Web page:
When it comes to data, this sort of thing is already taking off. In the relatively near future, Google will launch its Chrome operating system, which will come bundled with laptops that are pretty light on processing power and hard drive space - it will make heavy use of the cloud (that is, a number of server farms around the world) to do its work and store its data remotely. The laptop is just a means of access, which means you can pick up another Chrome laptop, log in, and treat that laptop as your own - basically the way we’ve been doing things like Hotmail for years, but on a much larger scale. Like with the car, the laptop is just a shell you temporarily inhabit.

There are some caveats. It doesn’t work for everything - for example, the car thing doesn’t work too well for me because I am a car person; to me, my car isn’t just a mode of transportation, it’s a thing of beauty. It’s not a stock-standard family sedan, it’s a customised, modified sports car (albeit a cheap and battle-scarred one). So it’s going to be pretty hard to satisfy me with that sort of thing. But clothes? They aren’t important to me - they’re just something to prevent nakedness, so they’re as interchangeable to me as the car would be to most people. There is always going to be a niche market for the things people love, but this is definitely a good thing - mass-produced consumerism has made individuality difficult, and I think it’s something we should foster.

The other thing is, it’s not one of those “Why didn’t anyone think of this before?” type of ideas. This kind of thing takes massive amounts of infrastructure and very advanced technology to implement, so it couldn’t have worked before now - and it’ll be a million times easier to get off the ground in urban locations, where the population density is high, than in more sparsely-populated areas, for basically the same reason.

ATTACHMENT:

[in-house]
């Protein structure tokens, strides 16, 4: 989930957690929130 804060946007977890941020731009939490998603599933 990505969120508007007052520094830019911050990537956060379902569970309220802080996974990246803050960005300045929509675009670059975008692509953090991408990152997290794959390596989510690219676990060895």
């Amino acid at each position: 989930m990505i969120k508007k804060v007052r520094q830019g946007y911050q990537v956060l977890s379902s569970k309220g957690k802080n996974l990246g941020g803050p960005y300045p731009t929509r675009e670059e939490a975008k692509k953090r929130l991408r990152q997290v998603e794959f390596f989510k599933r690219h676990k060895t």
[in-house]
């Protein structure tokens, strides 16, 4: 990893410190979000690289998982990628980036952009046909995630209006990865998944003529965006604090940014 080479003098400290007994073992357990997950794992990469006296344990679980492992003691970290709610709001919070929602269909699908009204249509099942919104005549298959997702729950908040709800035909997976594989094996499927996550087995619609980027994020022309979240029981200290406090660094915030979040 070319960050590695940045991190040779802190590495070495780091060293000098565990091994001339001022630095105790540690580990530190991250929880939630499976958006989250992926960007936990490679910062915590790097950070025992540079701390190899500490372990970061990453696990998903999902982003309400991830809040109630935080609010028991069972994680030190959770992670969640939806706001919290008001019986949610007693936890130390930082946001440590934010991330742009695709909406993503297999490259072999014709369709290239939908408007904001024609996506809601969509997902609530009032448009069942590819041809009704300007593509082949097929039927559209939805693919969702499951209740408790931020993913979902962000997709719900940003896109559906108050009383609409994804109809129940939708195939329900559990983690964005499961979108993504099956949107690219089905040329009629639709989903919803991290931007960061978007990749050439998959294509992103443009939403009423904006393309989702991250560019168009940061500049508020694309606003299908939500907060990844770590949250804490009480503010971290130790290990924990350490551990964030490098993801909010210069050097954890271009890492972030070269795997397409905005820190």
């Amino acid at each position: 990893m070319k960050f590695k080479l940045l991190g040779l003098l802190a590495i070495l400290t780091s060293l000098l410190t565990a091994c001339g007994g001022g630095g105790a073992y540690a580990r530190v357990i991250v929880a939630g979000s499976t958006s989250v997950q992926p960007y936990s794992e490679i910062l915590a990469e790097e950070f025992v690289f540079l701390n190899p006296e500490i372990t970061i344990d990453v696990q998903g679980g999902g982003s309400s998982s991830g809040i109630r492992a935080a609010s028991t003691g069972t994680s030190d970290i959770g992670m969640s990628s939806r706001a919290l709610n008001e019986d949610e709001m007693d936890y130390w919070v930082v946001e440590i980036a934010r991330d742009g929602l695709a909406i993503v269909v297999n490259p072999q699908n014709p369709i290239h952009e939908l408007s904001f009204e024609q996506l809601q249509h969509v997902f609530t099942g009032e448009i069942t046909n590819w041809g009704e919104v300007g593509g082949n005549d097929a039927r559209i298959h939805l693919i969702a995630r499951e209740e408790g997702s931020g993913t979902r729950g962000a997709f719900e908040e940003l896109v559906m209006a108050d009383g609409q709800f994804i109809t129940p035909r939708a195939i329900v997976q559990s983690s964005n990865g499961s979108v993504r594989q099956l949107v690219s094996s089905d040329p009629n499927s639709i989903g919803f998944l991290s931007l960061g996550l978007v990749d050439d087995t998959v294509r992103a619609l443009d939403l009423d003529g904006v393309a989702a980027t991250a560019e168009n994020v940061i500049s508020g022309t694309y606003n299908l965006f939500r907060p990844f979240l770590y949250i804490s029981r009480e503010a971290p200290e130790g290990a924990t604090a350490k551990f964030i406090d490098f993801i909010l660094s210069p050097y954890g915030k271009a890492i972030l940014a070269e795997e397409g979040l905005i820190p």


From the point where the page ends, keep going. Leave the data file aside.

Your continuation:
It has the same kinds of problems as public transport - which is another example of something that’s steadily growing and should continue to do so. It also faces similar bureaucratic hurdles to public transport - much like how the current level of oil company influence is severely hindering High Speed Rail in the US, the current telco situation in Australia will make cloud computing of all kinds difficult. If everything is taking place remotely, you don’t need much disk space or processing power - but you need to transmit a hell of a lot of data, which in Australia is currently neither fast nor cheap.

But for the most part - for the things we have for purely utilitarian reasons - we really don’t need such rigid, individual ownership. As Botsman points out, a drill is sitting idle for most of its life, so it might as well be shared amongst a large group of people. Because the benefit of all this, aside from saving money for the users, is that it saves resources - we don’t need to build as many copies of various objects, so as a race we consume less of the planet’s finite resources.

The implications of this movement could be world-changing, if we really embrace it. I think it’ll happen organically, to a certain extent, but we really need to interrogate our notions of ownership and shrug off the petty, niggling need to own physical things, if we want this to reach its full potential. I don’t know about you, but for me, this is a genuinely exciting time to be alive.